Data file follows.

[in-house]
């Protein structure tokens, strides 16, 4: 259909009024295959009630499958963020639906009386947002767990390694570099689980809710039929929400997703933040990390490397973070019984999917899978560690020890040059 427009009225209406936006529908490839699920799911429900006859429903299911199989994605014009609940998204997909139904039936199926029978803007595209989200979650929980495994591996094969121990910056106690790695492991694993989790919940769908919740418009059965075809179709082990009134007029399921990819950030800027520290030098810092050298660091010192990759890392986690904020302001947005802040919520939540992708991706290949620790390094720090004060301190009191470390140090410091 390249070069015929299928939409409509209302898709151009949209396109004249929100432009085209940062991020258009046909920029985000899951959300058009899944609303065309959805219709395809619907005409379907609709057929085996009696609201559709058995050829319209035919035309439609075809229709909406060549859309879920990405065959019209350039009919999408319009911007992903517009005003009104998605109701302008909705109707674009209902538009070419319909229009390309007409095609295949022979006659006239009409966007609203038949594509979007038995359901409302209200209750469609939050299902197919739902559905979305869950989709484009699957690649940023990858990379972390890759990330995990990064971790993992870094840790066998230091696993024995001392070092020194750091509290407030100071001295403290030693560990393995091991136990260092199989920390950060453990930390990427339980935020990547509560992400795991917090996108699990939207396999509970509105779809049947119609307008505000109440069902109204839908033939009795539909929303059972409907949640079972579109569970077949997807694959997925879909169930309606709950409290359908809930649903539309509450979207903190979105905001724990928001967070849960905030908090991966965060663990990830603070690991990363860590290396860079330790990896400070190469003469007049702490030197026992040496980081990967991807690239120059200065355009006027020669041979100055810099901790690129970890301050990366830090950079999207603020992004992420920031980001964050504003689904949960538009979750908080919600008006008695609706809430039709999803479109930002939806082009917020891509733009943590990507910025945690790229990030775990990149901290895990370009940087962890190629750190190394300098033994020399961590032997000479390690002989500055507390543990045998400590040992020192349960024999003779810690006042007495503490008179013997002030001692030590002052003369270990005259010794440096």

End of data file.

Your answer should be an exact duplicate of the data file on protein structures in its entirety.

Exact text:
[in-house]
């Protein structure tokens, strides 16, 4: 259909009024295959009630499958963020639906009386947002767990390694570099689980809710039929929400997703933040990390490397973070019984999917899978560690020890040059 427009009225209406936006529908490839699920799911429900006859429903299911199989994605014009609940998204997909139904039936199926029978803007595209989200979650929980495994591996094969121990910056106690790695492991694993989790919940769908919740418009059965075809179709082990009134007029399921990819950030800027520290030098810092050298660091010192990759890392986690904020302001947005802040919520939540992708991706290949620790390094720090004060301190009191470390140090410091 390249070069015929299928939409409509209302898709151009949209396109004249929100432009085209940062991020258009046909920029985000899951959300058009899944609303065309959805219709395809619907005409379907609709057929085996009696609201559709058995050829319209035919035309439609075809229709909406060549859309879920990405065959019209350039009919999408319009911007992903517009005003009104998605109701302008909705109707674009209902538009070419319909229009390309007409095609295949022979006659006239009409966007609203038949594509979007038995359901409302209200209750469609939050299902197919739902559905979305869950989709484009699957690649940023990858990379972390890759990330995990990064971790993992870094840790066998230091696993024995001392070092020194750091509290407030100071001295403290030693560990393995091991136990260092199989920390950060453990930390990427339980935020990547509560992400795991917090996108699990939207396999509970509105779809049947119609307008505000109440069902109204839908033939009795539909929303059972409907949640079972579109569970077949997807694959997925879909169930309606709950409290359908809930649903539309509450979207903190979105905001724990928001967070849960905030908090991966965060663990990830603070690991990363860590290396860079330790990896400070190469003469007049702490030197026992040496980081990967991807690239120059200065355009006027020669041979100055810099901790690129970890301050990366830090950079999207603020992004992420920031980001964050504003689904949960538009979750908080919600008006008695609706809430039709999803479109930002939806082009917020891509733009943590990507910025945690790229990030775990990149901290895990370009940087962890190629750190190394300098033994020399961590032997000479390690002989500055507390543990045998400590040992020192349960024999003779810690006042007495503490008179013997002030001692030590002052003369270990005259010794440096």